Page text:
In 2017 I participated in my first audax event and grew to love them. 2018 I want to explore new roads and routes, and get the distance out ever longer. Here I'm going to post my audax ride notes and odd photos, check my Strava profile for blow-by-blow rides.
Forth & Tay 200
5th March - Postponed due to snow.
18th March - Cancelled due to snow.
It'll now be run as a DIY event - so I'll pick it up on a free weekend sometime later in the year.
Moffat Toffee 200
After two false starts (snow cancelled the F&T twice) finally an opportunity to get audaxing in 2018 started. A little close to Sunday’s marathon, but good fatigued training all the same.
Bit of a rush down to Galashiels, always the same heh, but got there at 7:45, however still missed the mass start and hit the road 5 mins past after sorting the kit, collecting the brevet card (and a biscuit).
It was a nice morning, sun out, warmish, light to hardly any wind. I spun my way to Selkirk, and promptly took two wrong turns in the twiddly bit that cut out the climb to the high street, oops. Passed a couple of groups with a cheery “mornin!” and the climbing quickly came. And so did some misty murky stuff that dropped visibility and also the temperature a bit, good job the climbs were keeping me warm.
First control at Roberton an informational, a turn to head west towards the next. The legs felt good, I hit a nice rhythm, and was really enjoying the run on these sleepy roads. A few more “mornin!” as I continued at my cadence. I’d noted the HR was a little high, probably regret later, but enjoying it so kept on plugging away.
Somewhere on this stretch I pulled alongside some familiar audax faces (helmets?), “mornin!” then continued. A few minutes later I was aware of someone on my wheel, turned to see a train of half a dozen or so :) Prompt the pointing of potholes - and there were a tonne of them. Probably another 5 miles or just over and we pulled into Eskdalemuir and again exchanged pleasantries - I assured them I’d want the wheel repaid later in the ride :)
A quick egg roll and tea - 10:40 so second breakfast was due - and back out on the road. Destination: Langholm. I’d done this road in the other direction on one of my audax detours last year and remember it being a climb then long drag. Well it felt like a decent drag (then little descent) in this direction too - my legs definitely not feeling like they had in the first 50 miles. I spun on, mostly solo.
Langholm and Pelosis Cafe. I didn’t want to stay long in Langholm, only 20km after Eskdalemuir so collected a couple of cookies, nattered to a couple of familiar faces and hit the road again.
Ooff it felt tough. I can see why now though, heading south westish in a south wettish wind - in my head I’d thought Langholm was the turn northish and cursed this wind (I say wind, it wasn’t much more than keeping me honest, but it felt much more just now).
There was a blue jersey just ahead. Mile. Just ahead. Another mile. Still just ahead. Finally I closed the gap and it was a familiar face Jeremy who I’d bumped into on my very first audax last year! He couldn’t have come along at a better time, we nattered all the way to Moffat and it took my mind off my fatigue. Oh, the misty murk had gone, sun was out and it was suitably warm, very nice.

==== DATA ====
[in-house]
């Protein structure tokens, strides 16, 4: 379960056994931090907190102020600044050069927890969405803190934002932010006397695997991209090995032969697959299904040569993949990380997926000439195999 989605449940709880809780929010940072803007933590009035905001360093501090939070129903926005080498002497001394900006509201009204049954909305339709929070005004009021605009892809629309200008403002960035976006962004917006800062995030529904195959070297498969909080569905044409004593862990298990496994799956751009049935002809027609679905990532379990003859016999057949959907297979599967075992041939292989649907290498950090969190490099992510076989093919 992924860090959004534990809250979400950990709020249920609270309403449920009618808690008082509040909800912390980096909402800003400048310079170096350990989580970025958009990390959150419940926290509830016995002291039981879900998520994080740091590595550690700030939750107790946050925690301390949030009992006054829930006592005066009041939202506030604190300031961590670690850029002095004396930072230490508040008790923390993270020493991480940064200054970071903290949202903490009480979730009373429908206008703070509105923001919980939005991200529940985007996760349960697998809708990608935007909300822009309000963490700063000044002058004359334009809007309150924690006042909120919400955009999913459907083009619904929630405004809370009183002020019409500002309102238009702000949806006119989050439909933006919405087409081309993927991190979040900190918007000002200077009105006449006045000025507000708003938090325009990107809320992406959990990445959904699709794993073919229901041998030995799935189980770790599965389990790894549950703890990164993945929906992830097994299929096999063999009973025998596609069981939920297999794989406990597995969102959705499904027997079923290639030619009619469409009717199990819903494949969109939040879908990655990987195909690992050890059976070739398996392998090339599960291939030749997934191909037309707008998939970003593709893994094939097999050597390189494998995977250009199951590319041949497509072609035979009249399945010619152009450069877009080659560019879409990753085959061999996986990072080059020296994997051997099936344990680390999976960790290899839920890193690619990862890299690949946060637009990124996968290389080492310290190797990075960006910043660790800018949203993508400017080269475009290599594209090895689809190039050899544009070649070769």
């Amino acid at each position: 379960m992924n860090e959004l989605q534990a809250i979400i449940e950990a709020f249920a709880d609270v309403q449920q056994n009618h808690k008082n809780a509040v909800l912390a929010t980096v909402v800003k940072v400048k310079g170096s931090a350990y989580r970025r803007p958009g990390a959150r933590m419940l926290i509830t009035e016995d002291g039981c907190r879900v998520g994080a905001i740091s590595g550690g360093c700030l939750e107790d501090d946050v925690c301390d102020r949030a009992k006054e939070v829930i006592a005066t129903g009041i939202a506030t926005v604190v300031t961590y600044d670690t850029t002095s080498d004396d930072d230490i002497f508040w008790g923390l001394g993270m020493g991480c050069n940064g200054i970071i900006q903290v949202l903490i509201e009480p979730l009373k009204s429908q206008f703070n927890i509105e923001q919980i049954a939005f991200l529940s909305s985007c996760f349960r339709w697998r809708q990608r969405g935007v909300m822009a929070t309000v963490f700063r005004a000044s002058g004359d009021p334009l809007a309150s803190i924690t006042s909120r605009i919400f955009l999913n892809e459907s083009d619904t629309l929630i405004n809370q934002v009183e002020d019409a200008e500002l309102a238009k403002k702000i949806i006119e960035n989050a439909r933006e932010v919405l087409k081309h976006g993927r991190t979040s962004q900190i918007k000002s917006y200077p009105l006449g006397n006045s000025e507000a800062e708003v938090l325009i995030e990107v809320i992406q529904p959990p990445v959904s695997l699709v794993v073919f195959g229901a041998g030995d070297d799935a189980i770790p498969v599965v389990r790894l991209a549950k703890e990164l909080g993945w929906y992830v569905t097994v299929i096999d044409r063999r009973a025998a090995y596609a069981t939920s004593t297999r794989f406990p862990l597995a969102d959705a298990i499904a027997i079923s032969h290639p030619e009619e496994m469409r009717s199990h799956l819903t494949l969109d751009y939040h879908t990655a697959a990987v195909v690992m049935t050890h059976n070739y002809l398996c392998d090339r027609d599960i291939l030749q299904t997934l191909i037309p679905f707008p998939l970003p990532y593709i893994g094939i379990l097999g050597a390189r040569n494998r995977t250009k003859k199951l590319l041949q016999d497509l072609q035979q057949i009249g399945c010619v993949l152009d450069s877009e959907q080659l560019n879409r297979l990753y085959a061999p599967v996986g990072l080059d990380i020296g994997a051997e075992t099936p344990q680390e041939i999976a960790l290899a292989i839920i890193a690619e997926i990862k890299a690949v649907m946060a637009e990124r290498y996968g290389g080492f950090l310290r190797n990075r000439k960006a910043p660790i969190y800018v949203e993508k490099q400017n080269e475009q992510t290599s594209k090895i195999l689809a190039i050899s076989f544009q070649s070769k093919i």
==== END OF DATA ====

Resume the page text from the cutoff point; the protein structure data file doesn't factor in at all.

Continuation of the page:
Moffat, Rumblin Tum cafe control, I spied a pie (and sticky toffee pudding with custard and ice cream!) a perfect(!?) pick-me-up for the run home. While at the cafe I googled if Moffat Toffee was a thing or just one of those things you tell tourists about, but no indeed it was. So with the in-laws visiting I thought I’d chalk a couple of brownie points and collect some to take home.
Suitably toffeed up I hit the road again, again in duo with Jeremy. The day was perfect at this point, light tailwind, warm, (mostly) fantastic road, superb scenery - daffodils out, lambs in the fields, an absolute peach. Legs, not so much, but we ploughed on and worked well together sharing wheels, or nattering and taking my mind of fatigue.
The 30 miles seemed to pass quickly albeit not so much in speed and we were soon back at Galashiels. Cue brevet validation, brew, sandwich, shower and in the car on the way home.
Another good audax session in the borders, and great to open the 2018 account. Now the marathon is done focus is definitely back on the bike, a 300 audax in a couple of weeks preparing for Tour of the Highlands at the end of May, and onwards after then…
Merse & Moors 300
3:25am the alarm went off, it must be audax related. Still dark, breakfast and a quick double check of the kit and I hit the road. Immediately rain. Huh, I don’t remember that in the forecast, it’ll just be a rouge shower. Nope more and heavier round the Edinburgh bypass - cue second guessing all my kit decisions.
At the start and the rain had stopped - it was going to be alright. Got everything together and went for a loop of the car park - oof the bike was fully loaded and it felt every bit of it. I was running full kit for the possibility of a darkness finish, and get a feel for everything for some of the rides planned later in the year.
At 6 we got under way, and immediately my Garmin crashed. Good stuff. I stopped and got it loaded and going again. I caught up with a couple of groups as we headed over the bypass and onto the A7. Then the rain started, definitely a shower, I pedalled on. Nope, getting increasingly damp I stopped under a bridge and dug out the waterproof jacket.
There was a fair amount of rain as we headed for the hills. Climb was good I found a decent rhythm. At the top and started the run down to Innerleithen, and I was doubly glad of the jacket - it was freezing up there. To think I nearly set out with fingerless gloves!
Quick ATM receipt, and bite out of the front bag (a peanut butter bagel) as a few others rolled in - the chill was providing all the chat. But the rain was gone and it looked distinctly brighter.